While salt therapy or ‘halotherapy’ has been used traditionally for centuries, the use of ‘salt rooms’ has become increasingly popular for its use in bronchitis, common cough, and skin conditions. These rooms are designed to replicate salt caves where salt drifts line the walls and floor as well as there being a low concentrate dry salt aerosol piped into the room.
It is thought that over one session microscopic salt particles are inhaled to produce the following benefits supposedly:
decrease inflammationimproves expectorationTo loosen up mucus in the respiratory airwaysworks to inhibit the growth of bacteria and potentially kill themincrease phagocyte activityoverall improved well-being and relaxation on the central nervous system
Due to the minimal research behind this, however, I decided to take things into my own hands and give it ago. I have suffered from asthma for most of my life and require taking a preventative every day. Asthma occurs when the airways become inflamed from excess mucus production causing swelling and narrowing here.
I was shocked by the benefits after trying this therapy at two different clinics in Geelong. Both experiences involved sitting in a room with multiple massage chairs, all filled with people. The first time I forgot to bring a book, so I got a bit bored towards the end. Immediately after coming out of the room, I was confused that I initially felt worse off than before I went in. However, the receptionist told me that this would subside after a couple of hours (which it did). I asked why this happens, but they weren’t sure. Going to bed that night I slept like a baby. The following day I was so surprised that I woke without being wheezy for the first time in a while. This relief lasted most of the day and well into the next. I still required my preventative medication the night after and for the remainder of the week, but my symptoms were less severe. My skin also felt and looked great. Win-win. As a student, I don’t think I could afford to spend $40 on a weekly trip there, but if I ever am experiencing a cold, or have an adverse reaction to my allergies, I would definitely come back for some relief. Next time you have a cold or flu with bronchial symptoms, consider a trip to the salt rooms!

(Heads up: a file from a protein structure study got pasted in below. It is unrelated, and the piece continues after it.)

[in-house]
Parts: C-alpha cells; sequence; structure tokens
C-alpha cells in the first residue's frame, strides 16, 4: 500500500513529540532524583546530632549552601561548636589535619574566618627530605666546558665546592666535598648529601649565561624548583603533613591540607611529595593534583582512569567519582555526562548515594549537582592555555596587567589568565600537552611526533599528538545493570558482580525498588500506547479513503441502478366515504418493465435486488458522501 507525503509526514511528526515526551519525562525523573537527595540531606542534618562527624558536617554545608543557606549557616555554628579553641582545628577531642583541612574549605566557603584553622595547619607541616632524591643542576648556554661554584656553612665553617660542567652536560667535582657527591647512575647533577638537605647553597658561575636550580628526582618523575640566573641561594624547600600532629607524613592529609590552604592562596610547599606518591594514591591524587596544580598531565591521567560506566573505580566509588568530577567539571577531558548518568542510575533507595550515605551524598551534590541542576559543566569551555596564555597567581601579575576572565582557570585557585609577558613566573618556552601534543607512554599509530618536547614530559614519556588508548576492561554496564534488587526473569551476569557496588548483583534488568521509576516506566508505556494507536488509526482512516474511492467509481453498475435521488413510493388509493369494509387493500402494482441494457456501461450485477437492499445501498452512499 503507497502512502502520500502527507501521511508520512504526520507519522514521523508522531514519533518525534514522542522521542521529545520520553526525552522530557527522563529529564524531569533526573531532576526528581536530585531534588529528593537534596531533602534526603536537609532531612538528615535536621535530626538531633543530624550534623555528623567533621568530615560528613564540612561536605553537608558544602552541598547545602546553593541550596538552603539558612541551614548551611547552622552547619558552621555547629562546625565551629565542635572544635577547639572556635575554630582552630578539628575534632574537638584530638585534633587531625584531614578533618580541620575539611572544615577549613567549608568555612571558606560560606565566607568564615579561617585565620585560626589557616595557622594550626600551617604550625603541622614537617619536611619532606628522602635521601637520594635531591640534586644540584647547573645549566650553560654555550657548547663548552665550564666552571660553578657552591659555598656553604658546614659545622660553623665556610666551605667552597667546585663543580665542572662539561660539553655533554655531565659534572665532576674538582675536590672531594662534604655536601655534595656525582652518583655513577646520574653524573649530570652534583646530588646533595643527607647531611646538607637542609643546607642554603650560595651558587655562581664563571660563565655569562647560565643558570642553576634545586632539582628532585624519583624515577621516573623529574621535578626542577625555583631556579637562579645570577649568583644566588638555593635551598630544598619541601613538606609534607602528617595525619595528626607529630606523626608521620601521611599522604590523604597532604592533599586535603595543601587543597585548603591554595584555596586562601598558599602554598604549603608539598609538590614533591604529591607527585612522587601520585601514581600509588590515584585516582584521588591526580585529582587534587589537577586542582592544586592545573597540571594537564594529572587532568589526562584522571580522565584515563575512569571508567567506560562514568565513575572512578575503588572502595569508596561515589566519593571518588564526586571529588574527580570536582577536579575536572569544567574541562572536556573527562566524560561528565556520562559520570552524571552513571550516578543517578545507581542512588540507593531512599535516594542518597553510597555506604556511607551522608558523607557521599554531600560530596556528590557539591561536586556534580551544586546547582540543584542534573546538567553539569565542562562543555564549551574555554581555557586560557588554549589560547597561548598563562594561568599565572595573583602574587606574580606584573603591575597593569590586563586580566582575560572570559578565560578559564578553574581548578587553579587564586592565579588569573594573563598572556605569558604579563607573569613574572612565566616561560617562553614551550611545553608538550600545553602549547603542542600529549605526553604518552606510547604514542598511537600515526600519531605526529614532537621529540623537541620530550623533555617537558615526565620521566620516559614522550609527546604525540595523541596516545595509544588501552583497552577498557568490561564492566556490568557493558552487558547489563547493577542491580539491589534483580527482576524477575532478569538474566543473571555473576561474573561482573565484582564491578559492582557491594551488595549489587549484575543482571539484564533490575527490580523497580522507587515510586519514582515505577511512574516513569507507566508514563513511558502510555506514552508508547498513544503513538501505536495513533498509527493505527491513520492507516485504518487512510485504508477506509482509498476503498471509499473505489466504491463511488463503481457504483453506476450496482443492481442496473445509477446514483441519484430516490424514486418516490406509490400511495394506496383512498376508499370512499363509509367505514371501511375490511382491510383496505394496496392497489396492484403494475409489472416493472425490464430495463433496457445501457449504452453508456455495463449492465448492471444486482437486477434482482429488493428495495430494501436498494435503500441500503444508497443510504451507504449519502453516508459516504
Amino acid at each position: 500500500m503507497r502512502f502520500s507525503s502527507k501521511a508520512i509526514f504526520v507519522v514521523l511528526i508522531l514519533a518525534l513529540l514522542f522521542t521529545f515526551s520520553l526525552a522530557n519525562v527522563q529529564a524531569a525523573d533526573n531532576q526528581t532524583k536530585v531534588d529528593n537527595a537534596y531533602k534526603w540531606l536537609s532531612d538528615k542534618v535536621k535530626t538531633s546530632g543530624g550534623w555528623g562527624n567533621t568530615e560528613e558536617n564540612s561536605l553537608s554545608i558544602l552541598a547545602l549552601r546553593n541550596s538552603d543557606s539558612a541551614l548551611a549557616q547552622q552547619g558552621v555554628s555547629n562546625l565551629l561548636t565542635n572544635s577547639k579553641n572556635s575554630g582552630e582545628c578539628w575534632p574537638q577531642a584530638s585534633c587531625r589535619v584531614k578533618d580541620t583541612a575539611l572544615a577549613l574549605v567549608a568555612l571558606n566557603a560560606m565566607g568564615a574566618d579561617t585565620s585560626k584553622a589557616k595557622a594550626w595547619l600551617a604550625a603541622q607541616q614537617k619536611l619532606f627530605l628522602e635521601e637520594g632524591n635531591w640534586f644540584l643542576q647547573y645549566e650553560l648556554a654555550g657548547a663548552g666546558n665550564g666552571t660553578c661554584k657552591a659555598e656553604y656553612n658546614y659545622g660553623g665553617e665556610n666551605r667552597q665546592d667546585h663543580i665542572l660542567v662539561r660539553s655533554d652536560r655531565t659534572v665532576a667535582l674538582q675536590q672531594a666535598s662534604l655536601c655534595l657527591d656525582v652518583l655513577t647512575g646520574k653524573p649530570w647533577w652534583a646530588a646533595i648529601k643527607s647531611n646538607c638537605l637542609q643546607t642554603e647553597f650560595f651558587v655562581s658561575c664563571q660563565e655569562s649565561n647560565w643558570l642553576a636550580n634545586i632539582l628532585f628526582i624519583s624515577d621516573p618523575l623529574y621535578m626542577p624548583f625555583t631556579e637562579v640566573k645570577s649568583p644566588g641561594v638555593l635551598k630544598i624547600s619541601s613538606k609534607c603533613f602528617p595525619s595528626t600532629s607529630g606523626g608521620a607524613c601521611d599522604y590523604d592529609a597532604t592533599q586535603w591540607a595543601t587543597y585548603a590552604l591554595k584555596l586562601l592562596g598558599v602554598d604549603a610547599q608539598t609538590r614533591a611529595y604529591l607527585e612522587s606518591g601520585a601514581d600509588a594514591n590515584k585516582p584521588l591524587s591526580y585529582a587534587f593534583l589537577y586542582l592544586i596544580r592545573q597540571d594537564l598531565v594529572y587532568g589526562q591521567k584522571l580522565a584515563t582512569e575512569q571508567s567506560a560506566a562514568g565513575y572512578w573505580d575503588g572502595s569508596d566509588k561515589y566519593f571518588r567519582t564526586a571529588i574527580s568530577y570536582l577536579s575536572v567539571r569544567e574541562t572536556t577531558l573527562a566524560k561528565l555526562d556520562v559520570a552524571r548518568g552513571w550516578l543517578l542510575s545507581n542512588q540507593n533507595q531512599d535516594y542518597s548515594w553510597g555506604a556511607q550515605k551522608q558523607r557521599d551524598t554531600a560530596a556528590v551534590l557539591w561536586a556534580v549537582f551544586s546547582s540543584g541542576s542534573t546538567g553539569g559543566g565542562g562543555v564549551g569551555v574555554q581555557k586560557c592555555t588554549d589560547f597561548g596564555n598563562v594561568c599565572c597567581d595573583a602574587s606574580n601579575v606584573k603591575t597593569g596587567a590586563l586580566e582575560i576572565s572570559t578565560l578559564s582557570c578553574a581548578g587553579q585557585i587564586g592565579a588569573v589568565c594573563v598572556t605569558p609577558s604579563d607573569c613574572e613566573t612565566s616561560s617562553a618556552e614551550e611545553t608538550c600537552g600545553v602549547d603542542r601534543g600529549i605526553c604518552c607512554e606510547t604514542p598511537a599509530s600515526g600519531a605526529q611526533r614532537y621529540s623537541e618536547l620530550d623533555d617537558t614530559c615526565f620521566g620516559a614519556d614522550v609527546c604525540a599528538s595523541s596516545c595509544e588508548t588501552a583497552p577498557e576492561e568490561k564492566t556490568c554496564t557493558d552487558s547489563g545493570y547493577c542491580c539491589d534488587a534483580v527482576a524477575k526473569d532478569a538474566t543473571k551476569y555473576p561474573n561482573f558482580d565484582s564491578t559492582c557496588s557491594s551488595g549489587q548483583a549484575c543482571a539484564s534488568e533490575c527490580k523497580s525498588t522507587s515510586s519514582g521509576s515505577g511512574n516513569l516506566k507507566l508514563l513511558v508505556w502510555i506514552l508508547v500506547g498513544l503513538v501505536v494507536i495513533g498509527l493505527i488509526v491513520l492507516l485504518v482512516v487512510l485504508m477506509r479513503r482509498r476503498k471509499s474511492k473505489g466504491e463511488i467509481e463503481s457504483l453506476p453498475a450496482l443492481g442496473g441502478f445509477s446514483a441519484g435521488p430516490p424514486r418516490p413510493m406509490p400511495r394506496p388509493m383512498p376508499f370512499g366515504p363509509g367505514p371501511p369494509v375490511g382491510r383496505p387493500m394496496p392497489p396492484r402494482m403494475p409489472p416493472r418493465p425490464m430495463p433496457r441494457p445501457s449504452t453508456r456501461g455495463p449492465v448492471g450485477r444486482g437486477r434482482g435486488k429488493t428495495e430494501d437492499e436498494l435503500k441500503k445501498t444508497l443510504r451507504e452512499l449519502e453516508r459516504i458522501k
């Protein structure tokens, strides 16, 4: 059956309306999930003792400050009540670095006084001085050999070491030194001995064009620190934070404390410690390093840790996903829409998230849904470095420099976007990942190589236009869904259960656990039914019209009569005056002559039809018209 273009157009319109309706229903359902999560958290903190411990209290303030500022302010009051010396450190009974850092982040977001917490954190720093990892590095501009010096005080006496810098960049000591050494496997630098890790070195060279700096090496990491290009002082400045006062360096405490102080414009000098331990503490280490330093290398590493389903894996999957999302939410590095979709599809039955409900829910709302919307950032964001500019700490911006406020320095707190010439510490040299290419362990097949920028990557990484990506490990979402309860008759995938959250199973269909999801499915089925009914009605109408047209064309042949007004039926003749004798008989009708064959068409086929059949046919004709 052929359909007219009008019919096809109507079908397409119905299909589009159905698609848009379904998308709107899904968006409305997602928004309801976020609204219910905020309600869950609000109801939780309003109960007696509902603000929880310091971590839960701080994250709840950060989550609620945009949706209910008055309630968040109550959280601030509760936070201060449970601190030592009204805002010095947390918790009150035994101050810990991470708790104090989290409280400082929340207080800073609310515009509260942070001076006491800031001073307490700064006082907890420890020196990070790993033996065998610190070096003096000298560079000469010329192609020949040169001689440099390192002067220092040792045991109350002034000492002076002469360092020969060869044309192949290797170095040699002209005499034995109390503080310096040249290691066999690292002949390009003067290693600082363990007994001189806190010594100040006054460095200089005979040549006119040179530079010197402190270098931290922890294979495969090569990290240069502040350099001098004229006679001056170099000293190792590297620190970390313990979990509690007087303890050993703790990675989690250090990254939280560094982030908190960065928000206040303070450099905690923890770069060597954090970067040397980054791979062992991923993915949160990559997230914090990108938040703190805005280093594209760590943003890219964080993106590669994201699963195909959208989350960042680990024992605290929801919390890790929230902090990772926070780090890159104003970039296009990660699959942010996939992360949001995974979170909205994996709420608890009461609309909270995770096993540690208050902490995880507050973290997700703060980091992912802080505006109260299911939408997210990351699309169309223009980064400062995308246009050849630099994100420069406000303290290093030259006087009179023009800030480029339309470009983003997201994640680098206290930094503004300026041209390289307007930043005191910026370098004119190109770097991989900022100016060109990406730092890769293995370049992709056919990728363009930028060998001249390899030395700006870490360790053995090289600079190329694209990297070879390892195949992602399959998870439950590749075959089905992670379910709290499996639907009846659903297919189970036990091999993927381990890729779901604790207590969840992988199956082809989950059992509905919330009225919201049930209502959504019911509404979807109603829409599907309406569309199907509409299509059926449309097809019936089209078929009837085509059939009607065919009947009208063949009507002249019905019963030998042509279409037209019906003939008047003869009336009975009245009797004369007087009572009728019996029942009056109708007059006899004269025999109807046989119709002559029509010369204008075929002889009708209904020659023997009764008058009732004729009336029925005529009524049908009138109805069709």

Endre, L., 2015. Theoretical basis and clinical benefits of dry salt inhalation therapy. Orvosi hetilap, 156(41), pp.1643-1652.